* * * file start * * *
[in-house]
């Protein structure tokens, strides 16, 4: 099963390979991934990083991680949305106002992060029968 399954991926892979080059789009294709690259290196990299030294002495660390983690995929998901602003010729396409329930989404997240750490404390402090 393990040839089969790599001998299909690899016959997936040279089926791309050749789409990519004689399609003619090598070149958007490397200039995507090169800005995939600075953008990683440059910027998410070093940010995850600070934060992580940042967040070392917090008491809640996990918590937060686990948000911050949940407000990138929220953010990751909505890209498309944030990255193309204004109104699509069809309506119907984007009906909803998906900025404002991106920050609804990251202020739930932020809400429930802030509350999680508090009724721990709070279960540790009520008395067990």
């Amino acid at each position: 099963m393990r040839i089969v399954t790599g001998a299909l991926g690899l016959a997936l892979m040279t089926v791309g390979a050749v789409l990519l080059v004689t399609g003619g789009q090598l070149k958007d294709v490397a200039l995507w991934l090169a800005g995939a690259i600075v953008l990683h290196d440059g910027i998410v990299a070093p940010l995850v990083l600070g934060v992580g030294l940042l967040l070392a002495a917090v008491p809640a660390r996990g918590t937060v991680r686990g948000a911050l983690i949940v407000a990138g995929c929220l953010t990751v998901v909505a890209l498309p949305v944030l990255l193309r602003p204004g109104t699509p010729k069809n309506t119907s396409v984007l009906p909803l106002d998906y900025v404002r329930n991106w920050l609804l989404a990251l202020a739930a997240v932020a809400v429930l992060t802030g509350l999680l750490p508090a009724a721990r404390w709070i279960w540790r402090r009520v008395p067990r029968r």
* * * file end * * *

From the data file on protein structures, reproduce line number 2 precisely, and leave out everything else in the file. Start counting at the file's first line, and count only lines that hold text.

């Protein structure tokens, strides 16, 4: 099963390979991934990083991680949305106002992060029968 399954991926892979080059789009294709690259290196990299030294002495660390983690995929998901602003010729396409329930989404997240750490404390402090 393990040839089969790599001998299909690899016959997936040279089926791309050749789409990519004689399609003619090598070149958007490397200039995507090169800005995939600075953008990683440059910027998410070093940010995850600070934060992580940042967040070392917090008491809640996990918590937060686990948000911050949940407000990138929220953010990751909505890209498309944030990255193309204004109104699509069809309506119907984007009906909803998906900025404002991106920050609804990251202020739930932020809400429930802030509350999680508090009724721990709070279960540790009520008395067990």